Statute of Limitations

Author:Jeffrey Lehman, Shirelle Phelps
 
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A type of federal or state law that restricts the time within which legal proceedings may be brought.

Statutes of limitations, which date back to early ROMAN LAW, are a fundamental part of European and U.S. law. These statutes, which apply to both civil and criminal actions, are designed to prevent fraudulent and stale claims from arising after all evidence has been lost or after the facts have become obscure through the passage of time or the defective memory, death, or disappearance of witnesses.

The statute of limitations is a defense that is ordinarily asserted by the defendant to defeat an action brought against him after the appropriate time has elapsed. Therefore, the defendant must plead the defense before the court upon answering the plaintiff's complaint. If the defendant does not do so, he is regarded as having waived the defense and will not be permitted to use it in any subsequent proceedings.

Statutes of limitations are enacted by the legislature, which may either extend or reduce the time limits, subject to certain restrictions. A court cannot extend the time period unless the statute provides such authority. With respect to civil lawsuits, a statute must afford a reasonable period in which an action can be brought. A statute of limitations is unconstitutional if it immediately curtails an existing remedy or provides so little time that it deprives an individual of a reasonable opportunity to start a lawsuit. Depending upon the state statute, the parties themselves may either shorten or extend the prescribed time period by agreement, such as a provision in a contract.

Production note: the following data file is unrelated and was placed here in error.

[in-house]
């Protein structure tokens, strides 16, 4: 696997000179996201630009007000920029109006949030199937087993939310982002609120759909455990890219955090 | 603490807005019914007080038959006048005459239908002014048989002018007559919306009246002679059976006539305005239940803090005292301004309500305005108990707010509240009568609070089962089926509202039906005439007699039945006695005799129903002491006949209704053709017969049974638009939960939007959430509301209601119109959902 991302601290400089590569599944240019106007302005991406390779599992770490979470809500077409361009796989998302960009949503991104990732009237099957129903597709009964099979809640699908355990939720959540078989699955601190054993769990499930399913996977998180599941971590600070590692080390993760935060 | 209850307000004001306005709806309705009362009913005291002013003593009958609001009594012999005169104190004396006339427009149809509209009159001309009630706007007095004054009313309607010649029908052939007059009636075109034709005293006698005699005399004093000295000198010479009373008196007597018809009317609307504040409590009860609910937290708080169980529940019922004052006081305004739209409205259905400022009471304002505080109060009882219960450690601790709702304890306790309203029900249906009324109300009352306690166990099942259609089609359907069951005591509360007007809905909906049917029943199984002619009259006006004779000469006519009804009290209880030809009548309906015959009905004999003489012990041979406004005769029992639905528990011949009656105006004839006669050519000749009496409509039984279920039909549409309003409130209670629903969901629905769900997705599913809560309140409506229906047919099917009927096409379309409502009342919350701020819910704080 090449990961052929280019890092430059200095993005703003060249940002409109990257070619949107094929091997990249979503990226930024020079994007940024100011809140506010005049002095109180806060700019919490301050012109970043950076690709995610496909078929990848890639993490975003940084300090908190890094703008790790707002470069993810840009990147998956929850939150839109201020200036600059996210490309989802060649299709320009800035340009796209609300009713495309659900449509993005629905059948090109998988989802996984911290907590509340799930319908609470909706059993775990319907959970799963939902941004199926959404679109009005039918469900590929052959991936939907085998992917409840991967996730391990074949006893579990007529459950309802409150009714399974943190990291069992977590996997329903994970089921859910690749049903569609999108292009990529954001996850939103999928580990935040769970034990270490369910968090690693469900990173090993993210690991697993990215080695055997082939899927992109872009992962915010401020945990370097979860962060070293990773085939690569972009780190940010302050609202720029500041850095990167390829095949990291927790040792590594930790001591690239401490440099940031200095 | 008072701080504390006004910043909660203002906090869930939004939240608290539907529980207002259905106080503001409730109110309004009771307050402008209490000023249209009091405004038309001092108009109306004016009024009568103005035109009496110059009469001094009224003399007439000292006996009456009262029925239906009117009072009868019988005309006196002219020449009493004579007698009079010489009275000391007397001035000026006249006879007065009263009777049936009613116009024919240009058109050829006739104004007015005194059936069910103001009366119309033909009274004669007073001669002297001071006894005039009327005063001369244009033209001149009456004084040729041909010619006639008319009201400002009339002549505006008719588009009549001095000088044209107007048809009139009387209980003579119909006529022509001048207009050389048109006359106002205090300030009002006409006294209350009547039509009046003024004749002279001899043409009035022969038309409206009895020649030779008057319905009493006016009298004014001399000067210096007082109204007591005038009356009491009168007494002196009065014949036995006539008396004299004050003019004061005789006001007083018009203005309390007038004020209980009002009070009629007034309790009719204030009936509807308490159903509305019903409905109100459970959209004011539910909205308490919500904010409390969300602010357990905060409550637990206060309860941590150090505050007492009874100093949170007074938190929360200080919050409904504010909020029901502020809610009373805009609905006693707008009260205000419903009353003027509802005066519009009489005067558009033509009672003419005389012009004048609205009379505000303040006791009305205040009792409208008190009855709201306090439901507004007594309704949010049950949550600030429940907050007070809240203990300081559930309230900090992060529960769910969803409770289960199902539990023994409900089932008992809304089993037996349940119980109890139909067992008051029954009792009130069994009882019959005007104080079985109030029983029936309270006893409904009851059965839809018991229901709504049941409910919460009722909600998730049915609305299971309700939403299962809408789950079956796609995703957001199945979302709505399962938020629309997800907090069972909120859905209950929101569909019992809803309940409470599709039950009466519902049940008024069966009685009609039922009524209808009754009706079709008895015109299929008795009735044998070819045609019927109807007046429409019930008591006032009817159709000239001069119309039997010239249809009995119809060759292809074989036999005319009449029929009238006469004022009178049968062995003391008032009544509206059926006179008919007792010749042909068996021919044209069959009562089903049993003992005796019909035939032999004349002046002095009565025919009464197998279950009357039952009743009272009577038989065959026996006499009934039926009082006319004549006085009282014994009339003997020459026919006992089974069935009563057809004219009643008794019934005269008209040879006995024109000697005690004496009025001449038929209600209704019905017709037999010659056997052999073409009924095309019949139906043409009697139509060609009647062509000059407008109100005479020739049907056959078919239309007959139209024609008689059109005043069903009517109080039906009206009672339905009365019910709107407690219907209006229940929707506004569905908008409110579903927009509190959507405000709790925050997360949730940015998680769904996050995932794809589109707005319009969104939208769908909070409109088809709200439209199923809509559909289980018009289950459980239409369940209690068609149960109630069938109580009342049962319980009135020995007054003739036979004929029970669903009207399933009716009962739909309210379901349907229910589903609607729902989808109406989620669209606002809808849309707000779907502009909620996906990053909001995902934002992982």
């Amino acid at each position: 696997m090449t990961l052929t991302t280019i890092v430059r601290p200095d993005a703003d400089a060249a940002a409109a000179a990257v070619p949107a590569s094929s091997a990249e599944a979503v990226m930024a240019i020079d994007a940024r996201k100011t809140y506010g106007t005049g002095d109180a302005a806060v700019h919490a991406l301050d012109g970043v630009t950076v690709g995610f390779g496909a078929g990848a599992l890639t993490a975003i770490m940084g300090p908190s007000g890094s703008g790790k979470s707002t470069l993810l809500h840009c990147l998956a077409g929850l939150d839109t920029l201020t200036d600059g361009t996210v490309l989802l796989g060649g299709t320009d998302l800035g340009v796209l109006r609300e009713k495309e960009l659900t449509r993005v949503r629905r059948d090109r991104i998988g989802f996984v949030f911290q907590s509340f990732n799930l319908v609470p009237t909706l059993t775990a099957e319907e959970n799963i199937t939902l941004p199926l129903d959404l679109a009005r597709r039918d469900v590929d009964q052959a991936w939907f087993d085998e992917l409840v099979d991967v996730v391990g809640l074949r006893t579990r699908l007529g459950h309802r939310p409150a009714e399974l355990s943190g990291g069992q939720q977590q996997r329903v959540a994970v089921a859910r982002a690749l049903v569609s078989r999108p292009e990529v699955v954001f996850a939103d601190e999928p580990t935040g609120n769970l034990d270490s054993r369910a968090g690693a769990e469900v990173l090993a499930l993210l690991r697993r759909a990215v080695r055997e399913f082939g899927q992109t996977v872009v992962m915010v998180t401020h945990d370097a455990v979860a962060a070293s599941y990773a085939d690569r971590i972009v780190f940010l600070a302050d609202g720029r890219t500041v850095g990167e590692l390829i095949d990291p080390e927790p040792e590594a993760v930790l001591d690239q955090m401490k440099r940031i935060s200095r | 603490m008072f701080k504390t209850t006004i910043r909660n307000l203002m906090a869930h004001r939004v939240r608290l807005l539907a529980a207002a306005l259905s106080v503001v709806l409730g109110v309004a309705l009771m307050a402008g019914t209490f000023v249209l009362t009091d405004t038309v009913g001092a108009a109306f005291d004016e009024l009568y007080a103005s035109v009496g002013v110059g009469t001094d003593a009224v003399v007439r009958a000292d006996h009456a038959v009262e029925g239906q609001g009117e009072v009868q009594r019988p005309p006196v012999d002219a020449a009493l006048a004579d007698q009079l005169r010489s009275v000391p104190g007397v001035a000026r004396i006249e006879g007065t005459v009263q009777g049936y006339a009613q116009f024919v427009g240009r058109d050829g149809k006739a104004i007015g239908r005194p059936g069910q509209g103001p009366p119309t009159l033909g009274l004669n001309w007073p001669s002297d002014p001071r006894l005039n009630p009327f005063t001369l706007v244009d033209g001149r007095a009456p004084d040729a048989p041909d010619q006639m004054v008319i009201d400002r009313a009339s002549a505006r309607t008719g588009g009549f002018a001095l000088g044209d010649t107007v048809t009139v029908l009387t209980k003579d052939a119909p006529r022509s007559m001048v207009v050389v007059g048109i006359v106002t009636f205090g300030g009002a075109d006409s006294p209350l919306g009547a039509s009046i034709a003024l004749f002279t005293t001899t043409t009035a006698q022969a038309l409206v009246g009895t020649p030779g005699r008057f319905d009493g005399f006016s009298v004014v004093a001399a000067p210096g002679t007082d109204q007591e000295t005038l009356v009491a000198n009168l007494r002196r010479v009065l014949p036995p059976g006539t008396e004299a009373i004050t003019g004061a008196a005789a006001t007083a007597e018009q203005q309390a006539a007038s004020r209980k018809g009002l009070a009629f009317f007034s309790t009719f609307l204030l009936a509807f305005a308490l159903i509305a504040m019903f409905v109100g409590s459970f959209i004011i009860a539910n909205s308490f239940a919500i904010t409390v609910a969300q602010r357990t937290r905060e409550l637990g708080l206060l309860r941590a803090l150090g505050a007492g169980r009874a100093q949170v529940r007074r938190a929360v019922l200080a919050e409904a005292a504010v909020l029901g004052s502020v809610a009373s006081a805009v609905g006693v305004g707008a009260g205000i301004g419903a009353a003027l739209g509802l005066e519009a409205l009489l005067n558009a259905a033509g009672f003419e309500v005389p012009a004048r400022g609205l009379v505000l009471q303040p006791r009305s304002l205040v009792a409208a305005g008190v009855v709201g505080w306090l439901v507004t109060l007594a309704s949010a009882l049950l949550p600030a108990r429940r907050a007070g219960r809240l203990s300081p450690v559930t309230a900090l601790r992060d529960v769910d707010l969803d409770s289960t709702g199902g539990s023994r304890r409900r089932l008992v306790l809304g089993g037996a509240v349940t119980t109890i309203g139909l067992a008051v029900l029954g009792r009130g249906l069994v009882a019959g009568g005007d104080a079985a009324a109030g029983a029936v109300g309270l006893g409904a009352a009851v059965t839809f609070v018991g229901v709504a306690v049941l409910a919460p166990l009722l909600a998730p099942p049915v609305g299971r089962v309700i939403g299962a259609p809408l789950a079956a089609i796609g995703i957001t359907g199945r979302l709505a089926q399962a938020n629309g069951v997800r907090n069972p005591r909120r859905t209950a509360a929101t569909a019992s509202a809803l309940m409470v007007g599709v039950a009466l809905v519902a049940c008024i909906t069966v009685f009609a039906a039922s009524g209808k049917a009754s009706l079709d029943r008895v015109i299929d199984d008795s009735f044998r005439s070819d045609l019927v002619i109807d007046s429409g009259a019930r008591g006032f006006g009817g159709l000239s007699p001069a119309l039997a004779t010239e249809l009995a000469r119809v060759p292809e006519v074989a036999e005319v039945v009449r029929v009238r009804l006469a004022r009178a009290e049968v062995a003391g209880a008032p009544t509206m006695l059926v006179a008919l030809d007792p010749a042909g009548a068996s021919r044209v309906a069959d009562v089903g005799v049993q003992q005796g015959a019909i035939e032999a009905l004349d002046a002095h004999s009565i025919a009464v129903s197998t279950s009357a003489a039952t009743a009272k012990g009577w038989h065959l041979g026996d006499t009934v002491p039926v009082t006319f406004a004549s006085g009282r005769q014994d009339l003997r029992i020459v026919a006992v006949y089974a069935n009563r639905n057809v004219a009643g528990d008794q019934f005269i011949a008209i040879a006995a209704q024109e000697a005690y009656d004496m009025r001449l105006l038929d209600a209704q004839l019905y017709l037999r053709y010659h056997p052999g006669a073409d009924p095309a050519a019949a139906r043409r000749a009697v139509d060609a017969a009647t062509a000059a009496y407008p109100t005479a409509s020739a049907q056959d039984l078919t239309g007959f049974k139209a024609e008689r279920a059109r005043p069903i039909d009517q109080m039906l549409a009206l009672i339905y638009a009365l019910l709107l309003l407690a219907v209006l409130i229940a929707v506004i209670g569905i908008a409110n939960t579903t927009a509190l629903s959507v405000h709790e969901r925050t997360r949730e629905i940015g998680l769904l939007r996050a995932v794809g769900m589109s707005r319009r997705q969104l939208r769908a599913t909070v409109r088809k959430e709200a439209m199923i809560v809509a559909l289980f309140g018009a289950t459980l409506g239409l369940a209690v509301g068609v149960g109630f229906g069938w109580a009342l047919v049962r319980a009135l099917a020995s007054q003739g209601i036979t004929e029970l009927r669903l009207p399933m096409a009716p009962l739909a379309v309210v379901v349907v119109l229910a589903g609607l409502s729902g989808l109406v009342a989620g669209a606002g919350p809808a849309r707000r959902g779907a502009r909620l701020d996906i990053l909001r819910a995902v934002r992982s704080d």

Criminal Actions

A majority of states have a statute of limitations for all crimes except murder. Once the statute has expired, the court lacks jurisdiction to try or punish a defendant.

Criminal statutes of limitations apply to different crimes on the basis of their general classification as either felonies or misdemeanors. Generally, the time limit starts to run on the date the offense was committed, not from the time

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the crime was discovered or the accused was identified. The running of the statute may be suspended for any period the accused is absent from the state or, in certain states, while any other indictment for the same crime is pending. This suspension occurs so that the state will be able to obtain a new indictment in the event the first one is declared invalid.

Civil Actions

In determining which statute of limitations will control in a civil action, the type of CAUSE OF ACTION that the claim will be...

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